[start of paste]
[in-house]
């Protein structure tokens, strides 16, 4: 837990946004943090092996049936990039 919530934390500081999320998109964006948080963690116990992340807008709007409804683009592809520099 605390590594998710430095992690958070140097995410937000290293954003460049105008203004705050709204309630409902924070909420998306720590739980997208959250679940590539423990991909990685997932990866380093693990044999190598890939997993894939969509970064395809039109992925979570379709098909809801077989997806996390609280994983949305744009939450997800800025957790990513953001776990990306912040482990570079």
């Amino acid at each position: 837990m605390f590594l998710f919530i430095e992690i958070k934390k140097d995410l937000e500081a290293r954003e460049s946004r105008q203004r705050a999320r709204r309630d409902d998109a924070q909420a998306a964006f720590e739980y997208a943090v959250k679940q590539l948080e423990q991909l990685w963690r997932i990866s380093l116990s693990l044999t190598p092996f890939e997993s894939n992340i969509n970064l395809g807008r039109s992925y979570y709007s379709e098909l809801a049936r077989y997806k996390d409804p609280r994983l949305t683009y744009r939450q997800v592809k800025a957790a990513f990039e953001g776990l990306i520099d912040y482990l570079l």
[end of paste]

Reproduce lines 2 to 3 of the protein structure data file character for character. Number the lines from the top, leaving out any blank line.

């Protein structure tokens, strides 16, 4: 837990946004943090092996049936990039 919530934390500081999320998109964006948080963690116990992340807008709007409804683009592809520099 605390590594998710430095992690958070140097995410937000290293954003460049105008203004705050709204309630409902924070909420998306720590739980997208959250679940590539423990991909990685997932990866380093693990044999190598890939997993894939969509970064395809039109992925979570379709098909809801077989997806996390609280994983949305744009939450997800800025957790990513953001776990990306912040482990570079």
């Amino acid at each position: 837990m605390f590594l998710f919530i430095e992690i958070k934390k140097d995410l937000e500081a290293r954003e460049s946004r105008q203004r705050a999320r709204r309630d409902d998109a924070q909420a998306a964006f720590e739980y997208a943090v959250k679940q590539l948080e423990q991909l990685w963690r997932i990866s380093l116990s693990l044999t190598p092996f890939e997993s894939n992340i969509n970064l395809g807008r039109s992925y979570y709007s379709e098909l809801a049936r077989y997806k996390d409804p609280r994983l949305t683009y744009r939450q997800v592809k800025a957790a990513f990039e953001g776990l990306i520099d912040y482990l570079l």